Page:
Are Tomatoes a Fruit or Vegetable? A Mystery Finally Solved
If you have ever sat down and pondered whether a tomato is a fruit or vegetable, you are not alone.
The fruit vs. vegetable mystery has been the subject of furious debate over the years, with strong opinions being expressed on both sides of the argument!
The History of the Tomato
Let’s start by looking at the history of the tomato. The wild tomato species originally came from the Andes Mountains in South America, specifically Peru and Ecuador. It was believed to have been domesticated in pre-Columbian Mexico and is named after the Náhuatl word "tomatl." The tomato was brought to Europe by the Spanish in the 16th century, and it was primarily the Spanish and Italians who embraced it as a food (we’ll get to the fruit or vegetable debate in a bit). In France and northern Europe, the tomato was initially grown for its decorative appeal and was met with skepticism as a food because botanists recognized its relation to toxic plants like belladonna and deadly nightshade.
Did you know that the Italians once referred to tomatoes as "pomodoro," meaning "golden apple"? Similarly, the French had their own name for tomatoes, calling them "pomme d'amour," which translates to "love apple." This quirky nickname was given due to the belief that tomatoes had aphrodisiacal properties. Many called tomatoes “wolf peaches” as well.
Now let’s look at the journey of tomatoes to North America. Originally brought over from Europe, Thomas Jefferson himself cultivated them at Monticello in 1781. While Louisiana embraced tomatoes as a food source as early as 1812, it was not until around 1835 that the northeastern states jumped on board, and it wasn't until the early 20th century that tomatoes truly captured the hearts and taste buds of the American consumer, gaining widespread popularity. Today, this remarkable fruit – yes, we call it a fruit - is commercially grown across the globe.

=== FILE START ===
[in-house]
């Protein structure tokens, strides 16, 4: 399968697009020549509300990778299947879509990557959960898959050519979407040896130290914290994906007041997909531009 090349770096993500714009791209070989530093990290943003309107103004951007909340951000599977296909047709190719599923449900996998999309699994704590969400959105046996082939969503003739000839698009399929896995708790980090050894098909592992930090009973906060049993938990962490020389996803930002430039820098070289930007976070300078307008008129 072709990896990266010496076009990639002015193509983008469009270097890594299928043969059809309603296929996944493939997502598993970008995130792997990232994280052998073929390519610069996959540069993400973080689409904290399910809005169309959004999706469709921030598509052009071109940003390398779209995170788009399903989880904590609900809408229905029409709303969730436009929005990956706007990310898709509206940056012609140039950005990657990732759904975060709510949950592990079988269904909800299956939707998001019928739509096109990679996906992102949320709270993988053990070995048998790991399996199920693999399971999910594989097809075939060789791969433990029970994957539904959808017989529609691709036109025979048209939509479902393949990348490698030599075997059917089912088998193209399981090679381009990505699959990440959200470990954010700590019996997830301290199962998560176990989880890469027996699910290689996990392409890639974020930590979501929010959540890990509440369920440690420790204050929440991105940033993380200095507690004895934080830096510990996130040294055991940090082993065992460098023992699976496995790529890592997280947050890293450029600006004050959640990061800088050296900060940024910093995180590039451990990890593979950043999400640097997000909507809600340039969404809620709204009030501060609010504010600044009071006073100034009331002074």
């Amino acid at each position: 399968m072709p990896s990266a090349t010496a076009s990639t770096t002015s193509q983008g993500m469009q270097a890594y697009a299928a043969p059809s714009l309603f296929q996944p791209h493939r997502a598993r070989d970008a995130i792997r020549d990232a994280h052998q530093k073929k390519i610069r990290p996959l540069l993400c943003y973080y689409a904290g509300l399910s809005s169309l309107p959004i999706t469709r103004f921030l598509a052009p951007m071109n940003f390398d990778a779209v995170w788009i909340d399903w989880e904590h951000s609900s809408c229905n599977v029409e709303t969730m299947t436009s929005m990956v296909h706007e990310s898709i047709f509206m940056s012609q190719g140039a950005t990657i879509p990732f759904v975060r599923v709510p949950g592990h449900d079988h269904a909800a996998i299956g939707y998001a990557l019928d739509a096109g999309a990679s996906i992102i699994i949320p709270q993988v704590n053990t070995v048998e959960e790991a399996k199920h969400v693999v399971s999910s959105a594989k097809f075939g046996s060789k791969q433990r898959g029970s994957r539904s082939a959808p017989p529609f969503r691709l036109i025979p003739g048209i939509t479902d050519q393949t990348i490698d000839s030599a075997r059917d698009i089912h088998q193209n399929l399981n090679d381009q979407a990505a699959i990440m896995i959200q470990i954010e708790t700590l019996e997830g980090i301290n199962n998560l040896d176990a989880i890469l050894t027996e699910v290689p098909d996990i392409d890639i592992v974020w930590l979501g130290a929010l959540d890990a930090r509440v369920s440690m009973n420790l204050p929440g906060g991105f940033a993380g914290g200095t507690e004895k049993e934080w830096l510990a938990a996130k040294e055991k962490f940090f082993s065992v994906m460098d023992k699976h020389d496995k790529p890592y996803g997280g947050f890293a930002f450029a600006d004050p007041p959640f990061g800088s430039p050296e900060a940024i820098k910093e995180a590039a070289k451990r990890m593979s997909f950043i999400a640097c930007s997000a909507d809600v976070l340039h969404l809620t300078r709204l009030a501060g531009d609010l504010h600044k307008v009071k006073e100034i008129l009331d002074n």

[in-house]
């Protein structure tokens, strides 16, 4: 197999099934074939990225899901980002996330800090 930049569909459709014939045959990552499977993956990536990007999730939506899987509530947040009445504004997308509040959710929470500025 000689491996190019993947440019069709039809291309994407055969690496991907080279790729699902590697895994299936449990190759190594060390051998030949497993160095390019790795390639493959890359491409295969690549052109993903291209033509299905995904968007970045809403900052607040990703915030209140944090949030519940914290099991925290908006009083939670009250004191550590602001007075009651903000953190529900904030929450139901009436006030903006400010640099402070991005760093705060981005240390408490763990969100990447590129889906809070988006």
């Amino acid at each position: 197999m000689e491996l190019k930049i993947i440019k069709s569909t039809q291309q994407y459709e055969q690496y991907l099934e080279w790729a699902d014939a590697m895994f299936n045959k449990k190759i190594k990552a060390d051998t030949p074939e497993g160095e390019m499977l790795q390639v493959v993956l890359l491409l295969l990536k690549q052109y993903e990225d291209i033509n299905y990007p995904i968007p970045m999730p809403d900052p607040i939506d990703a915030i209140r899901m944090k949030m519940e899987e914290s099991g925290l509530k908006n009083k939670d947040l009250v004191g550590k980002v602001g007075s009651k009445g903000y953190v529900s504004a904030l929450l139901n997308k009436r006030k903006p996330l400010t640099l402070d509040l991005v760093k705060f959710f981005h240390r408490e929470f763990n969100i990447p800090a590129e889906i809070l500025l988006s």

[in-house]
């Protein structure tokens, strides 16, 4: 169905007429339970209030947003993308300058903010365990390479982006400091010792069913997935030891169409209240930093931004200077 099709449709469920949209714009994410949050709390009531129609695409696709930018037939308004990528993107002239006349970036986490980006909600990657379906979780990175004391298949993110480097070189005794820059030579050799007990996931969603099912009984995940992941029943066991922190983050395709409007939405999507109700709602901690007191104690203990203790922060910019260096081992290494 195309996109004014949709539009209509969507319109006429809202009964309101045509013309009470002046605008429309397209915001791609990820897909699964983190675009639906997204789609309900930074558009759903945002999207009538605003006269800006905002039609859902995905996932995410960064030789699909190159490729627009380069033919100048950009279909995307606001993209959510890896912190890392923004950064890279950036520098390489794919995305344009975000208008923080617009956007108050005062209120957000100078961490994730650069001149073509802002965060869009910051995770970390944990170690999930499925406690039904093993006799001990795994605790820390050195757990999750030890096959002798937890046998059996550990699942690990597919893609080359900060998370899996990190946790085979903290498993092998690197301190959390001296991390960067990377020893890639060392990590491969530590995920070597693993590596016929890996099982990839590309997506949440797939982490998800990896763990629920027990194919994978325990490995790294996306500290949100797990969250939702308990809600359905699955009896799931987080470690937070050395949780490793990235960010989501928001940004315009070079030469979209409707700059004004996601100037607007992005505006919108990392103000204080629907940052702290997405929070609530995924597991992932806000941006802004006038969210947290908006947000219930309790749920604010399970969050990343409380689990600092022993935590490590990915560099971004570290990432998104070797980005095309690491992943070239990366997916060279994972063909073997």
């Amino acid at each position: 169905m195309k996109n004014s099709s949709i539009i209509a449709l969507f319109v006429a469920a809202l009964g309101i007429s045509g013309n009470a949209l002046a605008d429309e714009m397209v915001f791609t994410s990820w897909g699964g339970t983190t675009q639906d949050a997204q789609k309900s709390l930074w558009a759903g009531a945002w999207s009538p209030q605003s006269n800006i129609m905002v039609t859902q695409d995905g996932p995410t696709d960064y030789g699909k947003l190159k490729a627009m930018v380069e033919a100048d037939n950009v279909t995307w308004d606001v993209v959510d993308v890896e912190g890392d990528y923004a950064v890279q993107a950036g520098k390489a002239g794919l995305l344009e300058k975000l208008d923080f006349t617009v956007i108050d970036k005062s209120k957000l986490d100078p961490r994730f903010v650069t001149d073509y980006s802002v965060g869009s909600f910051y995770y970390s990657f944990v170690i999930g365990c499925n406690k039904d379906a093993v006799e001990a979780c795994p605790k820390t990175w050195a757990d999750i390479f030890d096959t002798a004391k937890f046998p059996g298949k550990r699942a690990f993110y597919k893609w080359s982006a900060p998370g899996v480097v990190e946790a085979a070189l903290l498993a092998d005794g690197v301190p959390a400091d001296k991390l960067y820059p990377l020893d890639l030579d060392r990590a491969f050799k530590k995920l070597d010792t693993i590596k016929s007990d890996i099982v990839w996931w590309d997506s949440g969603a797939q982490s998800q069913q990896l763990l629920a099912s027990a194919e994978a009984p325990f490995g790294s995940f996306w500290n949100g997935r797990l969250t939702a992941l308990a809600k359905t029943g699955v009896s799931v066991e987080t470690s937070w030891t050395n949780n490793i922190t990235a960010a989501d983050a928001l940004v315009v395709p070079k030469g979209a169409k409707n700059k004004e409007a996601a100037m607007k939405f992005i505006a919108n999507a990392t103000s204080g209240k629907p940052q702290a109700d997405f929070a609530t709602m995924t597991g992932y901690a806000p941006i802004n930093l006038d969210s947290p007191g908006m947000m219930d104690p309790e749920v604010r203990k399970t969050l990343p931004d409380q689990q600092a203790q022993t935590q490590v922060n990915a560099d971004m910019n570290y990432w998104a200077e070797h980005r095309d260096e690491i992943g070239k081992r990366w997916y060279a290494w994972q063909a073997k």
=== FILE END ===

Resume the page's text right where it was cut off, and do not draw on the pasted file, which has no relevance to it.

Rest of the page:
Now that we have a good understanding of the history of the tomato, the big debate among many is this: Is it a fruit or a vegetable? In fact, did you know there was even a Supreme Court case about it back in the 1890’s? No? Well, let’s take a further look at this “landmark” case.
Supreme Court weighs in on the tomato debate: Fruit or vegetable?
Back in 1893, in Nix v. Hedden, Supreme Court Justice Horace Gray made a conclusive statement: tomatoes are not fruit. While botanically they may be considered a fruit, Gray argued that - in the eyes of consumers - they are seen as vegetables. This ruling came about due to a tariff act that imposed a tax on whole vegetables, prompting a six-year legal battle that eventually reached the United States Supreme Court.
So, what happened, you ask? The nation’s highest court unanimously supported the notion that tomatoes should be classified as vegetables for trade and commerce purposes. This decision highlighted the fact that tomatoes are typically consumed as part of main meals, not as desserts. Despite this ruling, the tomato's identity remains a hot topic of debate in various states across the United States.
Though the Supreme Court supposedly “settled” the tomato (fruit or vegetable?) debate, the discussion surrounding its identity continues to engage people and policymakers alike. In 2005, the tomato controversy resurfaced in New Jersey during discussions about naming it the state vegetable (which it eventually became). Other states have taken different stances on this issue, with some declaring the tomato as both a fruit and a vegetable, and others (Ohio and Tennessee) naming it their state fruit. The classification of tomato juice also varies from state to state.